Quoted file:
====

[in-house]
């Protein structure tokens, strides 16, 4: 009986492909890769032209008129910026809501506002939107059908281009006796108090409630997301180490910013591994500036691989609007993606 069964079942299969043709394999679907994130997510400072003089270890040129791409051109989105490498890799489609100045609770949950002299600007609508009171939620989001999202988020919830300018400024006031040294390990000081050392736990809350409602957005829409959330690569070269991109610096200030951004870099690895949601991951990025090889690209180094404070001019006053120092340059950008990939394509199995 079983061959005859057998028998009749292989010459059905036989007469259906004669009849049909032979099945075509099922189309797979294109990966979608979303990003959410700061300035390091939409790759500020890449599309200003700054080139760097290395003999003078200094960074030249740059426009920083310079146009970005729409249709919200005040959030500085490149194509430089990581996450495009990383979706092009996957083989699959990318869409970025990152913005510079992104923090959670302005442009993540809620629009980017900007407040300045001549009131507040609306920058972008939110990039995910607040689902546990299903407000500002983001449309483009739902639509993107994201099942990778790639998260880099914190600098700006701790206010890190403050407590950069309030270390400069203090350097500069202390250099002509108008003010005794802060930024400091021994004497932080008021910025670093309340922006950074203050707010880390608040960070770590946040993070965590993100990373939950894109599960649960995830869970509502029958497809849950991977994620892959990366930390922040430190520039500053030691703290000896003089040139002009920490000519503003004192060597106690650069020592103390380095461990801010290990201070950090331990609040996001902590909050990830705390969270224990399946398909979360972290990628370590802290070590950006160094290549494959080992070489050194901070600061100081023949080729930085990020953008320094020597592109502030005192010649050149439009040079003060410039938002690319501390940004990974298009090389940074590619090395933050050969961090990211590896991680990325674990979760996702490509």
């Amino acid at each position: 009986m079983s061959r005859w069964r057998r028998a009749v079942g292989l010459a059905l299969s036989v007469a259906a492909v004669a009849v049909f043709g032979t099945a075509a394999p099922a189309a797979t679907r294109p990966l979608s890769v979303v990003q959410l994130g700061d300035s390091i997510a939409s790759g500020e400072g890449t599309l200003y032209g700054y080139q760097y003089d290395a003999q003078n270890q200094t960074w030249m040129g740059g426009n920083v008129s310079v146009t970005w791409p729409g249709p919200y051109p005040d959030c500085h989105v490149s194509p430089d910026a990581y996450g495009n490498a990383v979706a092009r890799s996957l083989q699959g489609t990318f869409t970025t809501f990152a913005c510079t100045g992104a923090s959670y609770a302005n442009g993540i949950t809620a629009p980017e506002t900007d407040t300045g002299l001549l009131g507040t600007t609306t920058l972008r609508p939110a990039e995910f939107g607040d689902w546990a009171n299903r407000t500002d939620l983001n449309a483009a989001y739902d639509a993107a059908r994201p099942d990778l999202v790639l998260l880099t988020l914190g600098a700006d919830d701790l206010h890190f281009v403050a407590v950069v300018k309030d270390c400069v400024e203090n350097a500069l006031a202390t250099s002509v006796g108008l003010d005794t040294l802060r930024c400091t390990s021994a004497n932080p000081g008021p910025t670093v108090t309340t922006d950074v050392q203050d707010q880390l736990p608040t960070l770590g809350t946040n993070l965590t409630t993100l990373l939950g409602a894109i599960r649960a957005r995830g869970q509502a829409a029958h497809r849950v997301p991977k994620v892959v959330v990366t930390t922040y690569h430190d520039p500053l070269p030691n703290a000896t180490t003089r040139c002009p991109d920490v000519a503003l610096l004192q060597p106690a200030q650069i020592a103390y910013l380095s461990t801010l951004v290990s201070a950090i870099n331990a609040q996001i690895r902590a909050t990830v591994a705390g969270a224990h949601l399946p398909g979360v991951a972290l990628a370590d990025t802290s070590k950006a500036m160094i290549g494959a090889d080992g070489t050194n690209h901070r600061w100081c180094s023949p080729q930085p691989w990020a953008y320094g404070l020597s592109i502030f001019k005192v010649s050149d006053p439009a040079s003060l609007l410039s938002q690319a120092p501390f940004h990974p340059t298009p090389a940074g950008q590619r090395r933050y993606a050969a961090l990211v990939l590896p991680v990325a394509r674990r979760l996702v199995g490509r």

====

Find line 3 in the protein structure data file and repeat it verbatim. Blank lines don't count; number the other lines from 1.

């Amino acid at each position: 009986m079983s061959r005859w069964r057998r028998a009749v079942g292989l010459a059905l299969s036989v007469a259906a492909v004669a009849v049909f043709g032979t099945a075509a394999p099922a189309a797979t679907r294109p990966l979608s890769v979303v990003q959410l994130g700061d300035s390091i997510a939409s790759g500020e400072g890449t599309l200003y032209g700054y080139q760097y003089d290395a003999q003078n270890q200094t960074w030249m040129g740059g426009n920083v008129s310079v146009t970005w791409p729409g249709p919200y051109p005040d959030c500085h989105v490149s194509p430089d910026a990581y996450g495009n490498a990383v979706a092009r890799s996957l083989q699959g489609t990318f869409t970025t809501f990152a913005c510079t100045g992104a923090s959670y609770a302005n442009g993540i949950t809620a629009p980017e506002t900007d407040t300045g002299l001549l009131g507040t600007t609306t920058l972008r609508p939110a990039e995910f939107g607040d689902w546990a009171n299903r407000t500002d939620l983001n449309a483009a989001y739902d639509a993107a059908r994201p099942d990778l999202v790639l998260l880099t988020l914190g600098a700006d919830d701790l206010h890190f281009v403050a407590v950069v300018k309030d270390c400069v400024e203090n350097a500069l006031a202390t250099s002509v006796g108008l003010d005794t040294l802060r930024c400091t390990s021994a004497n932080p000081g008021p910025t670093v108090t309340t922006d950074v050392q203050d707010q880390l736990p608040t960070l770590g809350t946040n993070l965590t409630t993100l990373l939950g409602a894109i599960r649960a957005r995830g869970q509502a829409a029958h497809r849950v997301p991977k994620v892959v959330v990366t930390t922040y690569h430190d520039p500053l070269p030691n703290a000896t180490t003089r040139c002009p991109d920490v000519a503003l610096l004192q060597p106690a200030q650069i020592a103390y910013l380095s461990t801010l951004v290990s201070a950090i870099n331990a609040q996001i690895r902590a909050t990830v591994a705390g969270a224990h949601l399946p398909g979360v991951a972290l990628a370590d990025t802290s070590k950006a500036m160094i290549g494959a090889d080992g070489t050194n690209h901070r600061w100081c180094s023949p080729q930085p691989w990020a953008y320094g404070l020597s592109i502030f001019k005192v010649s050149d006053p439009a040079s003060l609007l410039s938002q690319a120092p501390f940004h990974p340059t298009p090389a940074g950008q590619r090395r933050y993606a050969a961090l990211v990939l590896p991680v990325a394509r674990r979760l996702v199995g490509r």